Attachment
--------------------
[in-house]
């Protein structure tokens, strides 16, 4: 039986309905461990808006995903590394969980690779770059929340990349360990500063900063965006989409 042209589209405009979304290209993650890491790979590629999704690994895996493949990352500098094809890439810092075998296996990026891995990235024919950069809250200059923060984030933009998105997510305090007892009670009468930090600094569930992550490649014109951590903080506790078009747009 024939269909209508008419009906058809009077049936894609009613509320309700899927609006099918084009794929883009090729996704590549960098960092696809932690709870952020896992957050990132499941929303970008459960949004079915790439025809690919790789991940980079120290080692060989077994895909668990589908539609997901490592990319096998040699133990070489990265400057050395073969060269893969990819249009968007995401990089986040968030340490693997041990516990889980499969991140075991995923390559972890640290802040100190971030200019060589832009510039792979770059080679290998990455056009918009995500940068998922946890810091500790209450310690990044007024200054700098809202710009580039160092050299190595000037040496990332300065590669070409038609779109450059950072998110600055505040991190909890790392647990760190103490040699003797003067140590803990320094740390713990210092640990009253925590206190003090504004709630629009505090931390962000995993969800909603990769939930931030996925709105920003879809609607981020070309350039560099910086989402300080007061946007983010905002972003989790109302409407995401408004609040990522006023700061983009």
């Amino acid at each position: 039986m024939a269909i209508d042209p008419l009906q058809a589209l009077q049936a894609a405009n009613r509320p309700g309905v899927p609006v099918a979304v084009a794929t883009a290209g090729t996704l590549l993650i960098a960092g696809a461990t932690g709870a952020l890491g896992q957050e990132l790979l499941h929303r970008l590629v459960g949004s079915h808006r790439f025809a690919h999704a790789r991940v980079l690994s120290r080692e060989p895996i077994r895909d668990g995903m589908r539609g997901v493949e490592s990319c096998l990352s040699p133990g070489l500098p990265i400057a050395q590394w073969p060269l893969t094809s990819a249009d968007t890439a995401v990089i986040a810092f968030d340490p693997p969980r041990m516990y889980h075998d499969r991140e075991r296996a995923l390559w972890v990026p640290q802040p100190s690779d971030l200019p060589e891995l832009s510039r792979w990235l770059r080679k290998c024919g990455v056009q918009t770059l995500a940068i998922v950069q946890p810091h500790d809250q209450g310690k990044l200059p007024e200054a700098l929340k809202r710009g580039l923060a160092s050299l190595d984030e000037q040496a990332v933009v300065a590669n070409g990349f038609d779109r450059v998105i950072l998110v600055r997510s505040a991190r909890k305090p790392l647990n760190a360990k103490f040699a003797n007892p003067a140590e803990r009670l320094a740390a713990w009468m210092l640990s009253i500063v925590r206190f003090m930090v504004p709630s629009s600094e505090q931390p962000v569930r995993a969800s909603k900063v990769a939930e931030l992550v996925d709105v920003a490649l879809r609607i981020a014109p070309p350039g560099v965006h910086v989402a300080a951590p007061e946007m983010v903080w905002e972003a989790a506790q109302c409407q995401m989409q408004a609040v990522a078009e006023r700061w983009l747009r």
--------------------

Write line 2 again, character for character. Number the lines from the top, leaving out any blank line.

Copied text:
């Protein structure tokens, strides 16, 4: 039986309905461990808006995903590394969980690779770059929340990349360990500063900063965006989409 042209589209405009979304290209993650890491790979590629999704690994895996493949990352500098094809890439810092075998296996990026891995990235024919950069809250200059923060984030933009998105997510305090007892009670009468930090600094569930992550490649014109951590903080506790078009747009 024939269909209508008419009906058809009077049936894609009613509320309700899927609006099918084009794929883009090729996704590549960098960092696809932690709870952020896992957050990132499941929303970008459960949004079915790439025809690919790789991940980079120290080692060989077994895909668990589908539609997901490592990319096998040699133990070489990265400057050395073969060269893969990819249009968007995401990089986040968030340490693997041990516990889980499969991140075991995923390559972890640290802040100190971030200019060589832009510039792979770059080679290998990455056009918009995500940068998922946890810091500790209450310690990044007024200054700098809202710009580039160092050299190595000037040496990332300065590669070409038609779109450059950072998110600055505040991190909890790392647990760190103490040699003797003067140590803990320094740390713990210092640990009253925590206190003090504004709630629009505090931390962000995993969800909603990769939930931030996925709105920003879809609607981020070309350039560099910086989402300080007061946007983010905002972003989790109302409407995401408004609040990522006023700061983009």